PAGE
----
Figure 2. This diagram is a magnitude plot of the electric field distribution at 5 GHz, with an overlaid line plot giving the electric field vector. The solid black line at Y = 0.5 mm is the metal microstrip atop the left-handed substrate, as indicated in Figure 1.
It is of interest to integrate optical and lower-frequency components so that one may gain the most from electron-based functioning circuit components and from optical-based components, which may take advantage of the special focusing abilities of left-handed lenses. Therefore, it is natural to inquire into the possibilities for understanding what left-handed materials do in the lower-frequency photonic regimes in which electron-based components operate. In contrast to the imaging and radar applications stemming from left-handed materials, potential applications in electronics also may exist because new physics of propagation in left-handed materials occur in structures compatible with integrated circuits (Figure 1).
Treating the left-handed material as intrinsic with microscopic properties that may be described by constitutive relations relating the displacement field or electric flux density D and electric field intensity E, D = εE, and relating the magnetic flux density B to magnetic field intensity H, B = µH, enables one to study the electromagnetic fields within the guided wave structures that are employed in integrated circuits. One can obtain isotropic left-handed behavior if ε and µ above have physical properties that are consistent with ε <0 and µ <0, respectively, in some frequency band.
Figure 3. This diagram is a magnitude plot of the magnetic field distribution at 5 GHz, with an overlaid line plot giving the magnetic field. The solid black line at Y = 0.5 mm is the metal microstrip.
Forward, backward waves
Completely new dispersion diagrams (ω vs. k) and electromagnetic field configurations have been found (Figures 2 to 4).1,2 It has been proved that propagation in these structures enables regions of forward and backward waves to exist. Such new propagation behavior is in agreement with recent macroscopic realizations using lumped/distributed circuit elements to make backward-wave circuits.3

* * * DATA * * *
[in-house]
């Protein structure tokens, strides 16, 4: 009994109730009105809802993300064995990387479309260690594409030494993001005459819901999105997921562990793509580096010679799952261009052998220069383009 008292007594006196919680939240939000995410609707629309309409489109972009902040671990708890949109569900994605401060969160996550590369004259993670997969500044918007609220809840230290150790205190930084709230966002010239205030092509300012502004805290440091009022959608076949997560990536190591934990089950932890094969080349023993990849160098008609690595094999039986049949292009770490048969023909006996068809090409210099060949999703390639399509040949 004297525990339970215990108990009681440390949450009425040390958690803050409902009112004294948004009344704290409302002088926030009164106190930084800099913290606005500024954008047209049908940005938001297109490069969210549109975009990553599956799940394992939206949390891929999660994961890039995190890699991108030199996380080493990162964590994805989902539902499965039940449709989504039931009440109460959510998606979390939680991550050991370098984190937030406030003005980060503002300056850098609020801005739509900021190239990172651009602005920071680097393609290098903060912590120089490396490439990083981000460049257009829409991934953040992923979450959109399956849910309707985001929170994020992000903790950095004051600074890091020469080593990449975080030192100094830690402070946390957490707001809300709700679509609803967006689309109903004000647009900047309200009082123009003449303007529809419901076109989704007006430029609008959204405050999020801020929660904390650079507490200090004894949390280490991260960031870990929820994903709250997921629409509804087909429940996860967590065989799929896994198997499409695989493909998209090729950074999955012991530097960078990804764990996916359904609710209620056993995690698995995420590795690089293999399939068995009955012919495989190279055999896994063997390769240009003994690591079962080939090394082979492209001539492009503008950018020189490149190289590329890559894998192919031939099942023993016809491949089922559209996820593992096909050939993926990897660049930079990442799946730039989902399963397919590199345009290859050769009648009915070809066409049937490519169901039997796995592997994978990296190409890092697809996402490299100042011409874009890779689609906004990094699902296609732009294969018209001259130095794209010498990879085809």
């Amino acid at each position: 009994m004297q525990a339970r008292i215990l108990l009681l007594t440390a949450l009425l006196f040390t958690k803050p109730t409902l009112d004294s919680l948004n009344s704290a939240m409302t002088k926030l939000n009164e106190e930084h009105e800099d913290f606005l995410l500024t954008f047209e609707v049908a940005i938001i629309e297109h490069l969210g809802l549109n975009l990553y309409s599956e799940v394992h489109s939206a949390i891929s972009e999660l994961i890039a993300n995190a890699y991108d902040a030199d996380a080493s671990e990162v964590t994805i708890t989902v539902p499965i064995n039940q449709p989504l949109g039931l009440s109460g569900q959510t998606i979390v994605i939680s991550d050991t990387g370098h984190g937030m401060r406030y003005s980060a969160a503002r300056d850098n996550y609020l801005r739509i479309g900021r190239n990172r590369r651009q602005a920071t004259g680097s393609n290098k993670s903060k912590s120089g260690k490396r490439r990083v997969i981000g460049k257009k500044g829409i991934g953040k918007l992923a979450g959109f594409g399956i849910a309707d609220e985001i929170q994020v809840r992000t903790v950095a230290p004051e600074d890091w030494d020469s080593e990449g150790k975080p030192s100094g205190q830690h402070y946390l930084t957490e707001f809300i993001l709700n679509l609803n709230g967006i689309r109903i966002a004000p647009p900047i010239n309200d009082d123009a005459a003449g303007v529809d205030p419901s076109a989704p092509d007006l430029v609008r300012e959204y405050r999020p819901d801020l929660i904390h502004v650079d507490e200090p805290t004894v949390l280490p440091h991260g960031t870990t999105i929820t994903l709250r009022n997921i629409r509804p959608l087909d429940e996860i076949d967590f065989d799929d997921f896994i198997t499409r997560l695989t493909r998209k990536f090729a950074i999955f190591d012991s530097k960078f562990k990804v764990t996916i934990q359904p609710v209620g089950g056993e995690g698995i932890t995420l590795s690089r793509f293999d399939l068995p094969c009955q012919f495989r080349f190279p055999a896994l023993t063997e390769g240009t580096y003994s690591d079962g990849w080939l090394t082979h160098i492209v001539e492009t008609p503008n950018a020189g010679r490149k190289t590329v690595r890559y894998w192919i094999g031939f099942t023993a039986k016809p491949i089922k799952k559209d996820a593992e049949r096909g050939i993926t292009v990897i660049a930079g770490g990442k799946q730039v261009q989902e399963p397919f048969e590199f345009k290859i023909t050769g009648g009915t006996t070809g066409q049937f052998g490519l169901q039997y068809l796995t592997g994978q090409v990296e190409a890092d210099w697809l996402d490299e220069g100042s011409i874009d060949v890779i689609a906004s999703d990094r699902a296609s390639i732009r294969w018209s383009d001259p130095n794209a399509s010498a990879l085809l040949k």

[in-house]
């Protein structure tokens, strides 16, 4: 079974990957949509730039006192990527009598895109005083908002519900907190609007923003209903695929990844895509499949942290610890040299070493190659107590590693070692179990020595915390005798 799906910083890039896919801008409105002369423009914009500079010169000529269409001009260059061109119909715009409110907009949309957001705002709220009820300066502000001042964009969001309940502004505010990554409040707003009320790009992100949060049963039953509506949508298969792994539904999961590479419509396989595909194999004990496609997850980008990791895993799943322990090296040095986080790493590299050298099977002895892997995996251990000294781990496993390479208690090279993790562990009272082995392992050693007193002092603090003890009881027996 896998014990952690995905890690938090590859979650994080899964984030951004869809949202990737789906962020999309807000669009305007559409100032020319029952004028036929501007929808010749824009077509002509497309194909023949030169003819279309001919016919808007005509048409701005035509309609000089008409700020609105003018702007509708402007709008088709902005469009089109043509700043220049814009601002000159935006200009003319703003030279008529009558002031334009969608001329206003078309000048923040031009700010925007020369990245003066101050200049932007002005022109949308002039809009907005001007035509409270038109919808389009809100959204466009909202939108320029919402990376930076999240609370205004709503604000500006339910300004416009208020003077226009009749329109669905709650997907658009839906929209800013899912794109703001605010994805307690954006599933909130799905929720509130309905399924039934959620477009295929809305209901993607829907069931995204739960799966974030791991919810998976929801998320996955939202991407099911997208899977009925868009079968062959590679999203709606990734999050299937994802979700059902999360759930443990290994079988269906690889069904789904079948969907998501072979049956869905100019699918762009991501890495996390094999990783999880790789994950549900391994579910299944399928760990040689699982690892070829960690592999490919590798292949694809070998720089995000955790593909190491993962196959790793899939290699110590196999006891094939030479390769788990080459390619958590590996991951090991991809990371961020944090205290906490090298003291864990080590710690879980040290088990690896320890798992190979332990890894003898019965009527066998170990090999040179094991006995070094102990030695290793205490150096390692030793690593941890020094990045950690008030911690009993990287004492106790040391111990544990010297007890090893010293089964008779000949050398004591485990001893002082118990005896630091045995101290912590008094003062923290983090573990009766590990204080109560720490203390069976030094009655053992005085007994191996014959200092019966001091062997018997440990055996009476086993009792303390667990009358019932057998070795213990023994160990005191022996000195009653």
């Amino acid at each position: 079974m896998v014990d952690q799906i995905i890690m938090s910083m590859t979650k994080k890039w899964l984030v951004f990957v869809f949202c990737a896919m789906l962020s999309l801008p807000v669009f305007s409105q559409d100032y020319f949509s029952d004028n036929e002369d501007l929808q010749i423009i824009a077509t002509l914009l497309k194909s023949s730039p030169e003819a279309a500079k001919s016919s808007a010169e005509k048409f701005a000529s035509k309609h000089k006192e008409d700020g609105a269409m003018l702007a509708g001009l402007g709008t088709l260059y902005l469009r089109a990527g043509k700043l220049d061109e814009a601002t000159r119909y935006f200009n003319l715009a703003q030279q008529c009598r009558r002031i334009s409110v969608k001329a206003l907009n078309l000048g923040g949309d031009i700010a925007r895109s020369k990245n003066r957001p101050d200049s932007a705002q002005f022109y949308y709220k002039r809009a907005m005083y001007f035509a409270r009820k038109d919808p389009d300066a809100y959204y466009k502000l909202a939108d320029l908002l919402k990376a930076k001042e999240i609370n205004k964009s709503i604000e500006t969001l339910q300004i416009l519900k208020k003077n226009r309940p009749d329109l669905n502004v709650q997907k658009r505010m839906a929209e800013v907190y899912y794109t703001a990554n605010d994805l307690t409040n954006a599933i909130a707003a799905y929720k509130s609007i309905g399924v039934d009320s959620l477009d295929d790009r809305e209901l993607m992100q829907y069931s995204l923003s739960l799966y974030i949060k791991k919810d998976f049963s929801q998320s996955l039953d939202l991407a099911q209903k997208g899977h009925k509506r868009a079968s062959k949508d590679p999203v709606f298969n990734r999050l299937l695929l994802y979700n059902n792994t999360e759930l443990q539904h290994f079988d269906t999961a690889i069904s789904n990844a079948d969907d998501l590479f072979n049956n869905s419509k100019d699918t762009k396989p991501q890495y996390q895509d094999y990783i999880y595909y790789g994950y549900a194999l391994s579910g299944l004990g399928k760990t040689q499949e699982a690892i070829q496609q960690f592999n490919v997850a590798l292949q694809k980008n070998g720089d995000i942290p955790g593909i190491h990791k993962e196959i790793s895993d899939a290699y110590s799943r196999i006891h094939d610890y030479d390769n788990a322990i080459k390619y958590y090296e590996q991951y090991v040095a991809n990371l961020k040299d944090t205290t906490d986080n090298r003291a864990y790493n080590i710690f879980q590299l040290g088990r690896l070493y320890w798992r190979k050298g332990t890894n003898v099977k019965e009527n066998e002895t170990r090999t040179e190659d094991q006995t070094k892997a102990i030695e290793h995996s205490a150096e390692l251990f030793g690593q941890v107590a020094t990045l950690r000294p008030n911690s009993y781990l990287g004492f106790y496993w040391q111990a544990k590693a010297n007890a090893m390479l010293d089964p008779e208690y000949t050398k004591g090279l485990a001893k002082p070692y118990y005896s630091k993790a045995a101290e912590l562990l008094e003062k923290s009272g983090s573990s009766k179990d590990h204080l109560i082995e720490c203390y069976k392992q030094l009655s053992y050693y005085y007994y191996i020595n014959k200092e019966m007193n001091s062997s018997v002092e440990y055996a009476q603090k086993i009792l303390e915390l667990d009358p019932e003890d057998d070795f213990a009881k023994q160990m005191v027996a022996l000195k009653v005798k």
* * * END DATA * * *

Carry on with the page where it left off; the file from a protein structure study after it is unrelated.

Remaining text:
The use of left-handed materials in the construction of components for electronic devices is a relatively new field of inquiry in the study of these materials. Numerous microwave applications exist, including the use of left-handed materials for transmission lines and couplers, and other circuit elements with different or improved characteristics may be made. One could make new filters, for example, taking advantage of the propagation and evanescent frequency bands that exist in the dispersion diagram of microwave left-handed transmission lines.
Figure 4. The magnitude plot of the electric field E distribution at 40 GHz shows an overlaid line plot giving the electric field vector. The solid black line at Y = 0.5 mm is the metal microstrip.
Additionally, the new electromagnetic field distributions strongly imply that improved isolators and circulators could be constructed using left-handed materials in combination with nonreciprocal materials based on carrier cyclotron motion or spin precession. New control components using reciprocal media are also possible by teaming up left-handed materials with ferroelectric materials, for example.